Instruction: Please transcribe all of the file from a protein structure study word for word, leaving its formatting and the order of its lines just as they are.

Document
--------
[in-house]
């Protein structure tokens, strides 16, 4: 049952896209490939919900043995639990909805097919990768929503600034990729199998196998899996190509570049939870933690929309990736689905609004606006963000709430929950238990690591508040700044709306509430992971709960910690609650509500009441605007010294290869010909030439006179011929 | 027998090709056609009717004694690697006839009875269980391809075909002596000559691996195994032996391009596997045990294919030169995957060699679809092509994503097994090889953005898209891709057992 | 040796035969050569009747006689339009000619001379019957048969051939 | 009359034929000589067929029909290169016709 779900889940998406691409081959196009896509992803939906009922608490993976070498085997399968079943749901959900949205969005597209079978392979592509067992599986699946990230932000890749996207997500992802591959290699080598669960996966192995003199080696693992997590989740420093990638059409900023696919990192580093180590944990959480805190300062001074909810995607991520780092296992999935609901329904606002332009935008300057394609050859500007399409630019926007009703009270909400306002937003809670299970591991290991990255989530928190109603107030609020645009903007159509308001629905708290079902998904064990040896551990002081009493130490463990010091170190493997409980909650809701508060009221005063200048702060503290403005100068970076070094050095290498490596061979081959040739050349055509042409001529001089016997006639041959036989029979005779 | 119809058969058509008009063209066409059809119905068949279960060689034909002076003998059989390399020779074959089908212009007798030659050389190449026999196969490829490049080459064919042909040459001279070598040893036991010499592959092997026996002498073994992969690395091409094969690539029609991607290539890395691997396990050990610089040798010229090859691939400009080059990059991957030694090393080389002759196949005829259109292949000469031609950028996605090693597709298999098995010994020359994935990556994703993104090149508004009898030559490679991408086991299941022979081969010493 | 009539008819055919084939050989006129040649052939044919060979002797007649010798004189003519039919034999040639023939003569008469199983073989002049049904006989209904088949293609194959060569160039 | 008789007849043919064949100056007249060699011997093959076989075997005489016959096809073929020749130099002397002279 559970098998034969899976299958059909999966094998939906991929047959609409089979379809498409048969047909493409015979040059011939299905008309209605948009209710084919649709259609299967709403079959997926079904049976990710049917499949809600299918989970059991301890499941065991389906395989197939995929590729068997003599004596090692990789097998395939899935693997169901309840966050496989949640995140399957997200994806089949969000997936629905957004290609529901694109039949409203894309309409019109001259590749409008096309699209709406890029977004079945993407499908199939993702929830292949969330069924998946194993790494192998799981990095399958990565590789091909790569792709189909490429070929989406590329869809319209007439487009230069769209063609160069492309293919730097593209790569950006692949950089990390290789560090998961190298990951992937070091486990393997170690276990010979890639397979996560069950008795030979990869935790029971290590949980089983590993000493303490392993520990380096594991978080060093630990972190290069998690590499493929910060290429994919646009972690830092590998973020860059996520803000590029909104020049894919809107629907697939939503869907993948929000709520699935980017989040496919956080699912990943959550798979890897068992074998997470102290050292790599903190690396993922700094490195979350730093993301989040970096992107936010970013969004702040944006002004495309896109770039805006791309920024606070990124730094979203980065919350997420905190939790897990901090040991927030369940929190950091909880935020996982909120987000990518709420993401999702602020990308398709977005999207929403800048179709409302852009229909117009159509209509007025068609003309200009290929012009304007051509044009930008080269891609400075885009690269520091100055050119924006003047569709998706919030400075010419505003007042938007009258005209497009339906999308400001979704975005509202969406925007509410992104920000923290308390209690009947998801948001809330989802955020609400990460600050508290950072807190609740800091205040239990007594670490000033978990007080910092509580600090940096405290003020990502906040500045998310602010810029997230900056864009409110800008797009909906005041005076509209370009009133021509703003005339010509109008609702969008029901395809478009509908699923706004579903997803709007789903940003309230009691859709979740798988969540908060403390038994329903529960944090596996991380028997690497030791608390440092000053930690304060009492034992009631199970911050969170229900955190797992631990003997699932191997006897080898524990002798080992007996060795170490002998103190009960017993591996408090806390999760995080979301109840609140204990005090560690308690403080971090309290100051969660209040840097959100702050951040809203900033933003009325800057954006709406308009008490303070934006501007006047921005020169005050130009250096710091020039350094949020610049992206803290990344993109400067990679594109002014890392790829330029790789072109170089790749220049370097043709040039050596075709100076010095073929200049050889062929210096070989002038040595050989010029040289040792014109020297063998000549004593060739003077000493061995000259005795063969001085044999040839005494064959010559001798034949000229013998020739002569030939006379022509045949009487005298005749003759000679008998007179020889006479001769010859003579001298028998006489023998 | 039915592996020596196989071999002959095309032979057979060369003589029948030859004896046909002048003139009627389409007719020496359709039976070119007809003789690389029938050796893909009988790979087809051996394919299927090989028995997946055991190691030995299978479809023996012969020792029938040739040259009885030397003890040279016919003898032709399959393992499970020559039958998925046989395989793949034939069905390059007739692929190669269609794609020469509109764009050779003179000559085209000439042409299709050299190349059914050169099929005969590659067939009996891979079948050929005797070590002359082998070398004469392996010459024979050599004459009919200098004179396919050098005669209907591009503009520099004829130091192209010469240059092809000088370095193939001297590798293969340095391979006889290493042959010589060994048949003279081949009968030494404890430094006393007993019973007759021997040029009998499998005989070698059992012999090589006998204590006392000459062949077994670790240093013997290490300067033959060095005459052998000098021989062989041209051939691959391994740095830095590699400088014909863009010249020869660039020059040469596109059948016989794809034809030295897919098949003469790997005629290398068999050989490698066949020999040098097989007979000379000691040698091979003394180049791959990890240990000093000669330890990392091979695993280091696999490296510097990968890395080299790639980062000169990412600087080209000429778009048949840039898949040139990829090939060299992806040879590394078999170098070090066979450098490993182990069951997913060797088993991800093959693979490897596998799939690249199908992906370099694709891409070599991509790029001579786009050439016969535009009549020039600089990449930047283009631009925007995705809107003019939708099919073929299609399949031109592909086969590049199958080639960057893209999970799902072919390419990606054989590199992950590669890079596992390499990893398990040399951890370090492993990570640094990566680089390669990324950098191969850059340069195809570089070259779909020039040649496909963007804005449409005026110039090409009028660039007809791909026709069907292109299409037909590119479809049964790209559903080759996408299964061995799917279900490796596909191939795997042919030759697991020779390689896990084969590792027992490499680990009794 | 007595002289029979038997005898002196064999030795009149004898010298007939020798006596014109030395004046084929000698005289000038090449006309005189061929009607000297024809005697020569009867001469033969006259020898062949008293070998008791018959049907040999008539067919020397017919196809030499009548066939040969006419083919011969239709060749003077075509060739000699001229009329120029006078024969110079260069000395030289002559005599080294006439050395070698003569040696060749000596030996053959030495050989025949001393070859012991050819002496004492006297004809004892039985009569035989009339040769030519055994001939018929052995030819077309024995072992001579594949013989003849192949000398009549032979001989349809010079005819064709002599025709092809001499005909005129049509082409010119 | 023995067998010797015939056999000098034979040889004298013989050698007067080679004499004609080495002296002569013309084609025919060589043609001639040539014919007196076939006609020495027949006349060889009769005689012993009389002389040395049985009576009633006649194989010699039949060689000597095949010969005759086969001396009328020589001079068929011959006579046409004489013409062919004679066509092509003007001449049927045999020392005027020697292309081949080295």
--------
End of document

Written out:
[in-house]
């Protein structure tokens, strides 16, 4: 049952896209490939919900043995639990909805097919990768929503600034990729199998196998899996190509570049939870933690929309990736689905609004606006963000709430929950238990690591508040700044709306509430992971709960910690609650509500009441605007010294290869010909030439006179011929 | 027998090709056609009717004694690697006839009875269980391809075909002596000559691996195994032996391009596997045990294919030169995957060699679809092509994503097994090889953005898209891709057992 | 040796035969050569009747006689339009000619001379019957048969051939 | 009359034929000589067929029909290169016709 779900889940998406691409081959196009896509992803939906009922608490993976070498085997399968079943749901959900949205969005597209079978392979592509067992599986699946990230932000890749996207997500992802591959290699080598669960996966192995003199080696693992997590989740420093990638059409900023696919990192580093180590944990959480805190300062001074909810995607991520780092296992999935609901329904606002332009935008300057394609050859500007399409630019926007009703009270909400306002937003809670299970591991290991990255989530928190109603107030609020645009903007159509308001629905708290079902998904064990040896551990002081009493130490463990010091170190493997409980909650809701508060009221005063200048702060503290403005100068970076070094050095290498490596061979081959040739050349055509042409001529001089016997006639041959036989029979005779 | 119809058969058509008009063209066409059809119905068949279960060689034909002076003998059989390399020779074959089908212009007798030659050389190449026999196969490829490049080459064919042909040459001279070598040893036991010499592959092997026996002498073994992969690395091409094969690539029609991607290539890395691997396990050990610089040798010229090859691939400009080059990059991957030694090393080389002759196949005829259109292949000469031609950028996605090693597709298999098995010994020359994935990556994703993104090149508004009898030559490679991408086991299941022979081969010493 | 009539008819055919084939050989006129040649052939044919060979002797007649010798004189003519039919034999040639023939003569008469199983073989002049049904006989209904088949293609194959060569160039 | 008789007849043919064949100056007249060699011997093959076989075997005489016959096809073929020749130099002397002279 559970098998034969899976299958059909999966094998939906991929047959609409089979379809498409048969047909493409015979040059011939299905008309209605948009209710084919649709259609299967709403079959997926079904049976990710049917499949809600299918989970059991301890499941065991389906395989197939995929590729068997003599004596090692990789097998395939899935693997169901309840966050496989949640995140399957997200994806089949969000997936629905957004290609529901694109039949409203894309309409019109001259590749409008096309699209709406890029977004079945993407499908199939993702929830292949969330069924998946194993790494192998799981990095399958990565590789091909790569792709189909490429070929989406590329869809319209007439487009230069769209063609160069492309293919730097593209790569950006692949950089990390290789560090998961190298990951992937070091486990393997170690276990010979890639397979996560069950008795030979990869935790029971290590949980089983590993000493303490392993520990380096594991978080060093630990972190290069998690590499493929910060290429994919646009972690830092590998973020860059996520803000590029909104020049894919809107629907697939939503869907993948929000709520699935980017989040496919956080699912990943959550798979890897068992074998997470102290050292790599903190690396993922700094490195979350730093993301989040970096992107936010970013969004702040944006002004495309896109770039805006791309920024606070990124730094979203980065919350997420905190939790897990901090040991927030369940929190950091909880935020996982909120987000990518709420993401999702602020990308398709977005999207929403800048179709409302852009229909117009159509209509007025068609003309200009290929012009304007051509044009930008080269891609400075885009690269520091100055050119924006003047569709998706919030400075010419505003007042938007009258005209497009339906999308400001979704975005509202969406925007509410992104920000923290308390209690009947998801948001809330989802955020609400990460600050508290950072807190609740800091205040239990007594670490000033978990007080910092509580600090940096405290003020990502906040500045998310602010810029997230900056864009409110800008797009909906005041005076509209370009009133021509703003005339010509109008609702969008029901395809478009509908699923706004579903997803709007789903940003309230009691859709979740798988969540908060403390038994329903529960944090596996991380028997690497030791608390440092000053930690304060009492034992009631199970911050969170229900955190797992631990003997699932191997006897080898524990002798080992007996060795170490002998103190009960017993591996408090806390999760995080979301109840609140204990005090560690308690403080971090309290100051969660209040840097959100702050951040809203900033933003009325800057954006709406308009008490303070934006501007006047921005020169005050130009250096710091020039350094949020610049992206803290990344993109400067990679594109002014890392790829330029790789072109170089790749220049370097043709040039050596075709100076010095073929200049050889062929210096070989002038040595050989010029040289040792014109020297063998000549004593060739003077000493061995000259005795063969001085044999040839005494064959010559001798034949000229013998020739002569030939006379022509045949009487005298005749003759000679008998007179020889006479001769010859003579001298028998006489023998 | 039915592996020596196989071999002959095309032979057979060369003589029948030859004896046909002048003139009627389409007719020496359709039976070119007809003789690389029938050796893909009988790979087809051996394919299927090989028995997946055991190691030995299978479809023996012969020792029938040739040259009885030397003890040279016919003898032709399959393992499970020559039958998925046989395989793949034939069905390059007739692929190669269609794609020469509109764009050779003179000559085209000439042409299709050299190349059914050169099929005969590659067939009996891979079948050929005797070590002359082998070398004469392996010459024979050599004459009919200098004179396919050098005669209907591009503009520099004829130091192209010469240059092809000088370095193939001297590798293969340095391979006889290493042959010589060994048949003279081949009968030494404890430094006393007993019973007759021997040029009998499998005989070698059992012999090589006998204590006392000459062949077994670790240093013997290490300067033959060095005459052998000098021989062989041209051939691959391994740095830095590699400088014909863009010249020869660039020059040469596109059948016989794809034809030295897919098949003469790997005629290398068999050989490698066949020999040098097989007979000379000691040698091979003394180049791959990890240990000093000669330890990392091979695993280091696999490296510097990968890395080299790639980062000169990412600087080209000429778009048949840039898949040139990829090939060299992806040879590394078999170098070090066979450098490993182990069951997913060797088993991800093959693979490897596998799939690249199908992906370099694709891409070599991509790029001579786009050439016969535009009549020039600089990449930047283009631009925007995705809107003019939708099919073929299609399949031109592909086969590049199958080639960057893209999970799902072919390419990606054989590199992950590669890079596992390499990893398990040399951890370090492993990570640094990566680089390669990324950098191969850059340069195809570089070259779909020039040649496909963007804005449409005026110039090409009028660039007809791909026709069907292109299409037909590119479809049964790209559903080759996408299964061995799917279900490796596909191939795997042919030759697991020779390689896990084969590792027992490499680990009794 | 007595002289029979038997005898002196064999030795009149004898010298007939020798006596014109030395004046084929000698005289000038090449006309005189061929009607000297024809005697020569009867001469033969006259020898062949008293070998008791018959049907040999008539067919020397017919196809030499009548066939040969006419083919011969239709060749003077075509060739000699001229009329120029006078024969110079260069000395030289002559005599080294006439050395070698003569040696060749000596030996053959030495050989025949001393070859012991050819002496004492006297004809004892039985009569035989009339040769030519055994001939018929052995030819077309024995072992001579594949013989003849192949000398009549032979001989349809010079005819064709002599025709092809001499005909005129049509082409010119 | 023995067998010797015939056999000098034979040889004298013989050698007067080679004499004609080495002296002569013309084609025919060589043609001639040539014919007196076939006609020495027949006349060889009769005689012993009389002389040395049985009576009633006649194989010699039949060689000597095949010969005759086969001396009328020589001079068929011959006579046409004489013409062919004679066509092509003007001449049927045999020392005027020697292309081949080295």